Olivia Steele-Mortimer, Deputy Chief of Laboratory of Bacteriology
8th September at 16:00
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Olivia Steele-Mortimer, Deputy Chief of Laboratory of Bacteriology, Chief of Salmonella-Host Cell Interactions Section, NIH Institute of Allergy & Infectious
Salmonella & Society
Salmonella is a genus of Gram-negative bacteria of the Enterobacteriaceae family. There are two species of Salmonella, Salmonella bongori and Salmonella enterica. Salmonella enterica is further divided into six subspecies with over 2,500 serovars many of which cause infection in humans and other animals. In humans three major diseases are caused by Salmonella: Typhoid fever, non-Typhoidal salmonellosis and invasive non-Typhoidal salmonellosis. Together these have accounted for much human suffering and morbidity over the ages. Historically Typhoid fever has been the most prominent of the three diseases, being associated with wars and turmoil as well as some fascinating human characters, including Almroth Wright, a brilliant but controversial scientist who was vehemently opposed to women’s suffrage, and Mary Malone, the tragic Irish immigrant in New York who was the first identified asymptomatic carrier. Today Salmonella still cause millions of deaths every year, but they are also being developed as novel vaccine platforms and cancer therapeutics.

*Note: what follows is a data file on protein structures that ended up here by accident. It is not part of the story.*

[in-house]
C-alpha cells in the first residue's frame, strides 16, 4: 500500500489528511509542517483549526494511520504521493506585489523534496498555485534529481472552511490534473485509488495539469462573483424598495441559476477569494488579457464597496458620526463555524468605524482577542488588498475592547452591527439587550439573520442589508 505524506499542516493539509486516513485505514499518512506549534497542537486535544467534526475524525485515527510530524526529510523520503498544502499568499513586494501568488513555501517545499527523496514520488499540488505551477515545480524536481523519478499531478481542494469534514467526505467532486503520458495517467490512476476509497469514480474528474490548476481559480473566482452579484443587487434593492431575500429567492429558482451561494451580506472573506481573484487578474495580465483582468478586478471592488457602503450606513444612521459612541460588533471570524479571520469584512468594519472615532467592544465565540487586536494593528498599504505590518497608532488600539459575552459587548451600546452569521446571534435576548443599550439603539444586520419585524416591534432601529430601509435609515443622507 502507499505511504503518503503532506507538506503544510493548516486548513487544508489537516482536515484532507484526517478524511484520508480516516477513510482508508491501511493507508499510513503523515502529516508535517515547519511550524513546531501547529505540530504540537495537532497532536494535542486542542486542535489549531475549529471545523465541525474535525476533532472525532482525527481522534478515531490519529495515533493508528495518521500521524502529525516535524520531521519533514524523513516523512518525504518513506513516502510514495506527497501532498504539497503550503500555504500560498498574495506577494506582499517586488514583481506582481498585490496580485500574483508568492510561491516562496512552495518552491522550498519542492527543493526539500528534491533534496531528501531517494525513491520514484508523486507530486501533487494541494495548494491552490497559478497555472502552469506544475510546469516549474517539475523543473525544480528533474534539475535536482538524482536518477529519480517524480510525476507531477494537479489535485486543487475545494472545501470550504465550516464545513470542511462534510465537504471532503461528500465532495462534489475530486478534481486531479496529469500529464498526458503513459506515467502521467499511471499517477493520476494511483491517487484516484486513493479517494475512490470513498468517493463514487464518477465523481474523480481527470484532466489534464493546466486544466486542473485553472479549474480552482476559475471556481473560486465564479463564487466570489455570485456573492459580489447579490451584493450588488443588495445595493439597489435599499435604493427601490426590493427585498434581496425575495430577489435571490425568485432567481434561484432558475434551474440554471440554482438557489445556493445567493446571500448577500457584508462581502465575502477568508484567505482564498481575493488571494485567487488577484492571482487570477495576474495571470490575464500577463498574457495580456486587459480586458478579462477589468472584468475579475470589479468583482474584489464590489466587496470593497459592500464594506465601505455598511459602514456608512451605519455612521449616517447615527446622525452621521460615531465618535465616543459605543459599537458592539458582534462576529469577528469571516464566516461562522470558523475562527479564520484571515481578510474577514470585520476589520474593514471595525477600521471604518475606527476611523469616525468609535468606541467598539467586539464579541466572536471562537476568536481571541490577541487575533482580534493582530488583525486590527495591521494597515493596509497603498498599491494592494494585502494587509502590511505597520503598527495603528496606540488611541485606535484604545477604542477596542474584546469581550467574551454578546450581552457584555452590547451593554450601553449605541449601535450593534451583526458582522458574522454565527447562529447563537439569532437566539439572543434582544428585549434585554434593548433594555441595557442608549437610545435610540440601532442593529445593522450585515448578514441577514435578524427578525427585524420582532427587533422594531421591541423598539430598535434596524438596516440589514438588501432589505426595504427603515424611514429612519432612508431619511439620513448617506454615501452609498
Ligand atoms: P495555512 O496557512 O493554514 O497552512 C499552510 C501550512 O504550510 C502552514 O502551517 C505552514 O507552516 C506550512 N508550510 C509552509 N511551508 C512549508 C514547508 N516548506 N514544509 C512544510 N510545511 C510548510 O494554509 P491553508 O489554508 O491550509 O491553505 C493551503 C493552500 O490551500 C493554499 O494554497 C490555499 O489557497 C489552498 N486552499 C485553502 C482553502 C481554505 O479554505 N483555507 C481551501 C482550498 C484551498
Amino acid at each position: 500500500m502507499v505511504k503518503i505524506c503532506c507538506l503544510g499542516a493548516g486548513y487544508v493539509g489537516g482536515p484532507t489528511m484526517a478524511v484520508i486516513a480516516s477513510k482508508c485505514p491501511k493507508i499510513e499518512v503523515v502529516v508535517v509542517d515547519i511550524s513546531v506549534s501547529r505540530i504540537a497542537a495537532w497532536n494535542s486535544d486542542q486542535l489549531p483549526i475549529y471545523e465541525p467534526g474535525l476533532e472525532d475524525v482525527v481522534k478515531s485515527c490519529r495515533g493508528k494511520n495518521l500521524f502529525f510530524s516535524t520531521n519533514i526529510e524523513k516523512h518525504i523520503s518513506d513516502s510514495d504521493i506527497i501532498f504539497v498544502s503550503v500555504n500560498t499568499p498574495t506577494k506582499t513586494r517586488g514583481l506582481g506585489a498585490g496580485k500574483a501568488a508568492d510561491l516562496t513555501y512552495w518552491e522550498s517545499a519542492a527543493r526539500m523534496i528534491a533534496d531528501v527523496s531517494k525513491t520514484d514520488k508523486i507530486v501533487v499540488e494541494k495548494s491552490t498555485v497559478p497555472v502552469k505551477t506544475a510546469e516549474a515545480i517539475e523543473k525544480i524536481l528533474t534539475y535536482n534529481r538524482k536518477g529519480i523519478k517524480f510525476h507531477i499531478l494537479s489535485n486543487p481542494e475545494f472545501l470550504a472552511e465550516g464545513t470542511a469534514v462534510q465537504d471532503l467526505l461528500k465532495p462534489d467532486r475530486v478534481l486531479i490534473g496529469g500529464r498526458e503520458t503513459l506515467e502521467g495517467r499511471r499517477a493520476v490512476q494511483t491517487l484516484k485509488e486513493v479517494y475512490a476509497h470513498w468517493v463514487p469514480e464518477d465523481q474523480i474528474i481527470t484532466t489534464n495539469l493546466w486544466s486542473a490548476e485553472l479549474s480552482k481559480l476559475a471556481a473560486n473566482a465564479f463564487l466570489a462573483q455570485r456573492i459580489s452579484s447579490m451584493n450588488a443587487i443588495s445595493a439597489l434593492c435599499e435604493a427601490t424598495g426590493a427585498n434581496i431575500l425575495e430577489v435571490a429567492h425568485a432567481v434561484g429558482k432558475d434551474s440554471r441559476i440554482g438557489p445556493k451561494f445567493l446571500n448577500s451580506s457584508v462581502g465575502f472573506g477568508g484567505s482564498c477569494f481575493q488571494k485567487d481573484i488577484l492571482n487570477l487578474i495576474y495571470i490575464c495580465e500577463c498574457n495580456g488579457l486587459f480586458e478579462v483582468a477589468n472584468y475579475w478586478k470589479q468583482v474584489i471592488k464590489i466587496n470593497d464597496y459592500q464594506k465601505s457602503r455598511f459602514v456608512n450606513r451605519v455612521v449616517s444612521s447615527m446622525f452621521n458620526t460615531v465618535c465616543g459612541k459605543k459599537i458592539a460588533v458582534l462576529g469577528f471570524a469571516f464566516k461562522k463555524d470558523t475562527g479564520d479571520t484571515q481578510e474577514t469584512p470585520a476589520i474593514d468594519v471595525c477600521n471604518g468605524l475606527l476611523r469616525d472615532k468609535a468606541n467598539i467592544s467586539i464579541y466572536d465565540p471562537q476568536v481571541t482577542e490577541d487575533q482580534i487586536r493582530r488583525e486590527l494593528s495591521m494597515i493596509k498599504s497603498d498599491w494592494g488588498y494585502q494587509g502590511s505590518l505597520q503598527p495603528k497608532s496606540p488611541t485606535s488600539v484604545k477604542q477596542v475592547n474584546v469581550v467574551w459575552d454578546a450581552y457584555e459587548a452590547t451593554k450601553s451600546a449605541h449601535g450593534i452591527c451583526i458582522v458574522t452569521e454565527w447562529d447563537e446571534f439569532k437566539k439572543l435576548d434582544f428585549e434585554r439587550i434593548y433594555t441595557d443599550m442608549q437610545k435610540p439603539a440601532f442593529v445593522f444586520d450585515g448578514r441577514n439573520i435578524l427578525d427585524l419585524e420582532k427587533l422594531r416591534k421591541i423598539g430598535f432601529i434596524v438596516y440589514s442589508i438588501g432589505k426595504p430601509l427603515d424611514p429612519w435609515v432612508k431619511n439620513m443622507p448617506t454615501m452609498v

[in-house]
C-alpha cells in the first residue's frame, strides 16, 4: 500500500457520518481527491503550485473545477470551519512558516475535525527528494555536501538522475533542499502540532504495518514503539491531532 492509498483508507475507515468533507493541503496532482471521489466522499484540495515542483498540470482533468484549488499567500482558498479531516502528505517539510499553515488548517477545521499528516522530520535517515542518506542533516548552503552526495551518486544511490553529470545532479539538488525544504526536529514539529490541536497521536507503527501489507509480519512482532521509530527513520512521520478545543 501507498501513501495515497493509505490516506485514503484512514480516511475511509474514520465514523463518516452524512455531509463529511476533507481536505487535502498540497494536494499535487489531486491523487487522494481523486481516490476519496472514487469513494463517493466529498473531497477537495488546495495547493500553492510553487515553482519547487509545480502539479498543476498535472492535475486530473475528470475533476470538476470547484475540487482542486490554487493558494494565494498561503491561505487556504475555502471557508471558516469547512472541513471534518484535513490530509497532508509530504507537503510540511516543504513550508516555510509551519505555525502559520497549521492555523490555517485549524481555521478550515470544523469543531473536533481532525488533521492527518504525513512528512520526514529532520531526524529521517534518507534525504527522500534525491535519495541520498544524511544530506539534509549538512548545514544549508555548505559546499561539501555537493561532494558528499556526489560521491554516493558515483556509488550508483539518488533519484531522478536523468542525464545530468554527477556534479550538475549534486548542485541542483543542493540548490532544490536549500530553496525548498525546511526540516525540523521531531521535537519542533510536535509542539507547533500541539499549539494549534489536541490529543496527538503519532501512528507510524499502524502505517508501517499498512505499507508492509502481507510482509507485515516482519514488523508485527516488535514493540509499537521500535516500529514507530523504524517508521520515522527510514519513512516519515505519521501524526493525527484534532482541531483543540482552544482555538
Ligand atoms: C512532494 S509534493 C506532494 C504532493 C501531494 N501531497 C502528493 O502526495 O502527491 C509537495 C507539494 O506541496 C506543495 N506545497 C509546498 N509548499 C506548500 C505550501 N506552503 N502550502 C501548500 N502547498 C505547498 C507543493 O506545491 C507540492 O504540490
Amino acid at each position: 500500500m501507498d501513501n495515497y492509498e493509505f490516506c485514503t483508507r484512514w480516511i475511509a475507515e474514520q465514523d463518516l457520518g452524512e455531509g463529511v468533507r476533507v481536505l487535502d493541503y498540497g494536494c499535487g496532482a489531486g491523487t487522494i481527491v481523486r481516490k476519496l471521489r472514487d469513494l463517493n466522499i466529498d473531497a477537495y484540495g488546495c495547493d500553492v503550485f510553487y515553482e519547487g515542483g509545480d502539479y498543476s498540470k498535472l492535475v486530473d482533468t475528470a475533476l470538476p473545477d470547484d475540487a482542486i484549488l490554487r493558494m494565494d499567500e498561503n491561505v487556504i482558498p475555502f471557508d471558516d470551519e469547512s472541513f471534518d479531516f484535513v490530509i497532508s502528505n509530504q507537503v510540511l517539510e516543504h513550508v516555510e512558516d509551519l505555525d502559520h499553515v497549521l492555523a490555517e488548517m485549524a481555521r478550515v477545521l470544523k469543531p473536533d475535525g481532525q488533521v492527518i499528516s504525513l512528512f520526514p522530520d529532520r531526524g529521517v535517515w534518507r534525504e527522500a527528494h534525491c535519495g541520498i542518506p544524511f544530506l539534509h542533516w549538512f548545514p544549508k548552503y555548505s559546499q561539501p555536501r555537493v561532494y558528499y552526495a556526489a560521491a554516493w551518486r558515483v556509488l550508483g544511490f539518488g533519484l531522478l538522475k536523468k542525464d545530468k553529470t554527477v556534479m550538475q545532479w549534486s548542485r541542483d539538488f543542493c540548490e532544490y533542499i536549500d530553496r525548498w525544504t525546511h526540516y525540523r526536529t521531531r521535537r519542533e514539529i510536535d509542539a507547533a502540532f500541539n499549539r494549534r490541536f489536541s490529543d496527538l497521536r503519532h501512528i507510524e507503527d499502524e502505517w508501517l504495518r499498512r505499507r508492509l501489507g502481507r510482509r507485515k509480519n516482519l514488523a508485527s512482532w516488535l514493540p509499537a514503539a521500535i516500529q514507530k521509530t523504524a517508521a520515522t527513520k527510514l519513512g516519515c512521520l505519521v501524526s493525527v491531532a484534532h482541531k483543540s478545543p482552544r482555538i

Dr. Steele-Mortimer received her Ph.D. in cell biology from the European Molecular Biology Laboratory in 1994. From 1995 to 1999, she did postdoctoral research on Salmonella-host cell interactions in the laboratory of B. Brett Finlay at the University of British Columbia in Vancouver, followed by one year at Washington University, St. Louis, with Phillip D. Stahl. She came to the National Institutes of Health in 2001 and became a tenured senior investigator in 2007. Dr. Steele-Mortimer is an associate editor ofMicrobial Pathogenesis and is a member of the editorial board of Traffic.